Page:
Thursday, 22 August 2019 14:01

Rockingham officer finds meth, Suboxone in traffic stop

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ROCKINGHAM — Between two stops made by officers who discovered a meth lab on Saturday, another officer stopped a vehicle, reportedly finding meth and other drugs.


According to a report, the officer was patrolling U.S. 220 in Rockingham when he ran the tag on a vehicle and find out it had expired.

He approached the driver, 29-year-old Jessica Chavis, of South Street, and asked for her ID. The officer says she told him she didn’t have one and, after checking, he discovered her license had been suspended. He also obtained the ID of the passenger, which he said was from out of state.

While waiting for information on those, the two officers, who had earlier pulled over a truck and reportedly found meth arrived on scene.

The reporting officer said he asked for permission to search the vehicle and Chavis told him it wasn’t hers. He reportedly replied that since she was in control of the vehicle, she could give permission.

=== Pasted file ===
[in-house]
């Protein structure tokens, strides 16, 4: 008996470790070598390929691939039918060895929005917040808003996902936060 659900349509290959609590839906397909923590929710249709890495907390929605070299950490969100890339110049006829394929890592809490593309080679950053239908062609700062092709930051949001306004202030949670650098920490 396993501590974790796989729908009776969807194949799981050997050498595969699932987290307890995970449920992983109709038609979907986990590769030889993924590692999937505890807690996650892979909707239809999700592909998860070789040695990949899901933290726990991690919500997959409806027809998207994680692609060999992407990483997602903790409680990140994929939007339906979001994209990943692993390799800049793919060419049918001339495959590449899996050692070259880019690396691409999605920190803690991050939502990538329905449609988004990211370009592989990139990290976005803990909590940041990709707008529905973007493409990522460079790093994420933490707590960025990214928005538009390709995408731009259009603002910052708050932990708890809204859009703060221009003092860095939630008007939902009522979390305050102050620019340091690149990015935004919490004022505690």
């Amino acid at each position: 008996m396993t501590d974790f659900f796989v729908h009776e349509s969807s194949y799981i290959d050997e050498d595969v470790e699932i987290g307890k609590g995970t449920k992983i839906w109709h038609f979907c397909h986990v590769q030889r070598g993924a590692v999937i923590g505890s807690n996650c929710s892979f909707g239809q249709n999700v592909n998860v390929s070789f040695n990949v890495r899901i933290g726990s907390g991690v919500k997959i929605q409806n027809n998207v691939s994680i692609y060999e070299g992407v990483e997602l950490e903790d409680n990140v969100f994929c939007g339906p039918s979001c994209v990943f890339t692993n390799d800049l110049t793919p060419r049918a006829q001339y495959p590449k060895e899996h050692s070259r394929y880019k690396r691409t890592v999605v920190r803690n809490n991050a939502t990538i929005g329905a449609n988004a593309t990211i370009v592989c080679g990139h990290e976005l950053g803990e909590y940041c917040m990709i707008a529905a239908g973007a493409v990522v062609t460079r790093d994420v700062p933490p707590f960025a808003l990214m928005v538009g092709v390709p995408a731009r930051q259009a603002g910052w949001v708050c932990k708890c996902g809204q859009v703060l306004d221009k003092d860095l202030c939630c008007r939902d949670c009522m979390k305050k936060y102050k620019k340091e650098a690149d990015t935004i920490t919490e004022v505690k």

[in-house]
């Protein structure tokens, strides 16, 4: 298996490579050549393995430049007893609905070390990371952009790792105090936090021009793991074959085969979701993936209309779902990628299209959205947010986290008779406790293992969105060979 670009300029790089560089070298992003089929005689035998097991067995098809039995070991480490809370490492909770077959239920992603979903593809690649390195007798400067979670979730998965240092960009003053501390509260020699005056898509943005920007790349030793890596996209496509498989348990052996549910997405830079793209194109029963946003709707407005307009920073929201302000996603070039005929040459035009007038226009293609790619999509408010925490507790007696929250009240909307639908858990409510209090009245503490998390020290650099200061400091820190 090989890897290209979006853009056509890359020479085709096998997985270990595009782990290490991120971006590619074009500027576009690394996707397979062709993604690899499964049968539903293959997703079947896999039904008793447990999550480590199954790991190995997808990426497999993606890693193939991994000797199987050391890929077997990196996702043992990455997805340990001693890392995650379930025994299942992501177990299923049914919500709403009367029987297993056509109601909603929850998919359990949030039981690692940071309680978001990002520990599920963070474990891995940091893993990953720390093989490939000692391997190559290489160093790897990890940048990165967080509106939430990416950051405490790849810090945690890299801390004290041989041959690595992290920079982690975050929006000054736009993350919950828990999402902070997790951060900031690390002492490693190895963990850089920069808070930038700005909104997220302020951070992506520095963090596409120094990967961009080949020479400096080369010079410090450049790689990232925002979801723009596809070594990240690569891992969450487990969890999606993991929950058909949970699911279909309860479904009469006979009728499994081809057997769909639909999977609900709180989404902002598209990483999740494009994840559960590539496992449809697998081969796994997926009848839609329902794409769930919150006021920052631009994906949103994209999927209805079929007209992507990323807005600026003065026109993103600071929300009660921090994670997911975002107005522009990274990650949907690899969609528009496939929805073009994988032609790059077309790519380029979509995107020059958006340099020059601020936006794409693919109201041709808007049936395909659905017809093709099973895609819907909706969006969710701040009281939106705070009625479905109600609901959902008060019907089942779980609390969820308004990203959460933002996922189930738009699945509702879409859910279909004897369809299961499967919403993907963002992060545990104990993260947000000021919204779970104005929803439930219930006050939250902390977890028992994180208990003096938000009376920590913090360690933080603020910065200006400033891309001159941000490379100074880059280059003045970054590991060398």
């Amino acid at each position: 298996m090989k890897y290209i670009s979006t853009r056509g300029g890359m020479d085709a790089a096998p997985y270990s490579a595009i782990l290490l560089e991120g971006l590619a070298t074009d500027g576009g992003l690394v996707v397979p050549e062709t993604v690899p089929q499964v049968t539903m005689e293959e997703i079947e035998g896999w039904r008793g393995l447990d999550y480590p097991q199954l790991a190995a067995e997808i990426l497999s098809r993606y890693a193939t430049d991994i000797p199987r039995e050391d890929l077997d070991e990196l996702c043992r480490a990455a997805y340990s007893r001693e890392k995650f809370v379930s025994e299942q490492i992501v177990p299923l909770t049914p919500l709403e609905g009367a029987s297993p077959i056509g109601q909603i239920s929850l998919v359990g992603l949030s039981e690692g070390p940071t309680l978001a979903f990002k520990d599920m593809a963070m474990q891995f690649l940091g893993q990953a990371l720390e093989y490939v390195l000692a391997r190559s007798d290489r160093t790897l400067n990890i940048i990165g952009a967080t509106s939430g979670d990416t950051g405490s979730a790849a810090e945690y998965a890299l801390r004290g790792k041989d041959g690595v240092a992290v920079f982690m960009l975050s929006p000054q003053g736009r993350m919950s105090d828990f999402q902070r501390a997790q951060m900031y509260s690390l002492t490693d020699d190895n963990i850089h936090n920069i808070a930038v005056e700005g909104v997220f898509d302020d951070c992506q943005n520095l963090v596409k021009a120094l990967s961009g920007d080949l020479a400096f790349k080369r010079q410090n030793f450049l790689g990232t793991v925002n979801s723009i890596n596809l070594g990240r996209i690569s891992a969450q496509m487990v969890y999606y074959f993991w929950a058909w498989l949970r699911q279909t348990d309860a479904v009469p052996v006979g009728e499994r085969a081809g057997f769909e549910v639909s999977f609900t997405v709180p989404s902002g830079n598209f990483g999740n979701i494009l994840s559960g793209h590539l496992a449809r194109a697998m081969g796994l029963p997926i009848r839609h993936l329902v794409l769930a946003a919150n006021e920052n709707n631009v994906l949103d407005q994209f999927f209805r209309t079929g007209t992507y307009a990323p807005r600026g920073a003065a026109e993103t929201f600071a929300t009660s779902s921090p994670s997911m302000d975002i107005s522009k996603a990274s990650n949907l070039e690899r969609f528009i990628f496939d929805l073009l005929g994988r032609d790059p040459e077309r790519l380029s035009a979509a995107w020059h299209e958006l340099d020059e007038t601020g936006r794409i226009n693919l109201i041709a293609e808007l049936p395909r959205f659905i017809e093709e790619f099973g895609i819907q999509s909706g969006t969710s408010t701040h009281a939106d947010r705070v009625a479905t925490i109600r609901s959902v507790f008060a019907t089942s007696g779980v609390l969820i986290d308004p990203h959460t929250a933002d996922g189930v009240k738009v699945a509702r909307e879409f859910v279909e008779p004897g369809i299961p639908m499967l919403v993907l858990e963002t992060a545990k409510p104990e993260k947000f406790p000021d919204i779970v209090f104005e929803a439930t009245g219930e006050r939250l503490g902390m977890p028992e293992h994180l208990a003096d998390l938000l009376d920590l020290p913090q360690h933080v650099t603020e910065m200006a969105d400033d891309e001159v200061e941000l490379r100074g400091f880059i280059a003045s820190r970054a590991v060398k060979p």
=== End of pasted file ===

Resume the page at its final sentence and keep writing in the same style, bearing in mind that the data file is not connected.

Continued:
The passenger, 58-year-old William Peksenak, consented to a search, according to the report.

During the search, the officer reportedly found makeup bags with several needles, as well as a Suboxone strip, a buprenorphine pill, a scale with crystal residue and a white powdery substance.

Peksenak was charged with simple possession of a Schedule III controlled substance, possession of drug paraphernalia and allowing someone to drive a motor vehicle with no registration. He was released on a $7,500 unsecured bond.

Chavis was charged with possession of methamphetamine, possession of drug paraphernalia and driving with a revoked license. She was released on a $12,500 unsecured bond.

They are both scheduled to appear in court Aug. 29.

Chavis received a sentence in 2017 after being convicted in Anson County for possession of a Schedule II controlled substance, according to records with the N.C. Department of Public Safety Division of Adult Correction.

She was first convicted in 2014 of possession of drug paraphernalia and resisting a public officer in Richmond County.

The following year, Chavis was convicted of misdemeanor larceny, possession of drug paraphernalia, obtaining property by false pretenses and possession of a Schedule III controlled substance.

Her probation was revoked in 2016 and she spent six months behind bars. She went back to prison on a post-release revocation nine months after being released in January of 2017 and was released again in May of 2018.

Pensenak has no prior convictions in North Carolina.

All defendants facing criminal charges are presumed innocent until proven guilty in a court of law.